Bloomberg News

World Bank Cuts South African Economic Growth Forecast

July 24, 2012

The World Bank cut its forecast for economic growth in South Africa as the global slowdown and high unemployment in the country curbs demand for manufactured goods.

Africa’s largest economy will grow 2.5 percent this year, less than the 3.1 percent the World Bank estimated in November and the 2.7 percent the government predicted in February, the Washington-based lender said in a report today.

“Manufacturing, the mainstay of growth in the first quarter, appears to be faltering,” the World Bank said. “Stagnant employment prospects and the negative effects of the global situation on consumer confidence, purchasing power and household wealth are likely to weigh on consumer purchasing decisions.”

The South African Reserve Bank on July 19 cut its key interest rate by half a percentage point to 5 percent, its first reduction in 20 months, to bolster the economy as Europe’s debt crisis damps demand for exports. South Africa’s unemployment rate rose to 25.2 percent in the first quarter, the highest of 61 countries tracked by Bloomberg.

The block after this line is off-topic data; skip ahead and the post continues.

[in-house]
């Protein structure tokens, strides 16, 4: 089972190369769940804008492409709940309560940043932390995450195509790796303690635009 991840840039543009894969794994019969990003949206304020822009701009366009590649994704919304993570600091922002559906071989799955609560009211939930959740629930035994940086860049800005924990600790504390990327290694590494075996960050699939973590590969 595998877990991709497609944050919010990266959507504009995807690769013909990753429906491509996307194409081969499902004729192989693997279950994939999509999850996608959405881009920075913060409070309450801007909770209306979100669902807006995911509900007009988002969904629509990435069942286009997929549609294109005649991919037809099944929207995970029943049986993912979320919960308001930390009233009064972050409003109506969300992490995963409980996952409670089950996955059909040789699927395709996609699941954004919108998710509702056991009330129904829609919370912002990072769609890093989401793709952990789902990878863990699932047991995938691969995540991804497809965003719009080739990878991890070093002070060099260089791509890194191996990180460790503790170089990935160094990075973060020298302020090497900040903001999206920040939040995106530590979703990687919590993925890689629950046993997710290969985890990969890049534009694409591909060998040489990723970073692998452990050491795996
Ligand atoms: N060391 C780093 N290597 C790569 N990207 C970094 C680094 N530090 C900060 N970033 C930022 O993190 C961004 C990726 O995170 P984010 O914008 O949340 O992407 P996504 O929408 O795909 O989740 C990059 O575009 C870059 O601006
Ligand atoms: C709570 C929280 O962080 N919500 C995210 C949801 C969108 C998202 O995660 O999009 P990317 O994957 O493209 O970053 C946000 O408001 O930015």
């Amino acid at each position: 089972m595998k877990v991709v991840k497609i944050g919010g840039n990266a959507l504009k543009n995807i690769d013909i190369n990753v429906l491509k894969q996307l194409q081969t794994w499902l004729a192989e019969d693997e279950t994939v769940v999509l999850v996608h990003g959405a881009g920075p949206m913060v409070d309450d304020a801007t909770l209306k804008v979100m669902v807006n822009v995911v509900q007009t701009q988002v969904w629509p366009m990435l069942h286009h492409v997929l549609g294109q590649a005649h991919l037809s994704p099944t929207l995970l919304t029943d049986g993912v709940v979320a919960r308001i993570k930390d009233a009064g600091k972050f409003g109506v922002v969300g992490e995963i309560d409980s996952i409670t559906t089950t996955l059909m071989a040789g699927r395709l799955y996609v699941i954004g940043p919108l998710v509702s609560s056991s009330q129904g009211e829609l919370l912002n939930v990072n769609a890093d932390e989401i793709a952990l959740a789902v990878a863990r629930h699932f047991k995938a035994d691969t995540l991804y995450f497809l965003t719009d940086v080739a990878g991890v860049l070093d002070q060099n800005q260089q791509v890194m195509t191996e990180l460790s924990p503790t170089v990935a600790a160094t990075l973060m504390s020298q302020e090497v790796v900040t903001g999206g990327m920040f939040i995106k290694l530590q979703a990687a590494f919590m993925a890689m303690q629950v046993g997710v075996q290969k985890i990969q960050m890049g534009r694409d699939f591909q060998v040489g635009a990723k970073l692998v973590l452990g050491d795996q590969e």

Manufacturing production rose an average 1.8 percent in the first five months of the year, compared with the same period a year earlier, according to data from the statistics agency. The producer managers’ index has slipped 9.7 index points in the four months through June, dropping below the 50 mark that signals contraction in the industry, according to Kagiso Tiso Holdings.

Inflation pressures have eased as slower economic growth and lower commodity prices outweigh the impact of a weaker rand, the World Bank said. The inflation rate fell to 5.5 percent in June, within the central bank’s 3 percent to 6 percent target range, while the rand has weakened 4.3 percent against the dollar this year.

“A deteriorating global economic outlook is also likely to constrain domestic consumer and business confidence, further dampening prices through lower external demand,” the institution said.

To contact the reporter on this story: Franz Wild in Johannesburg at

To contact the editor responsible for this story: Andrew J. Barden at

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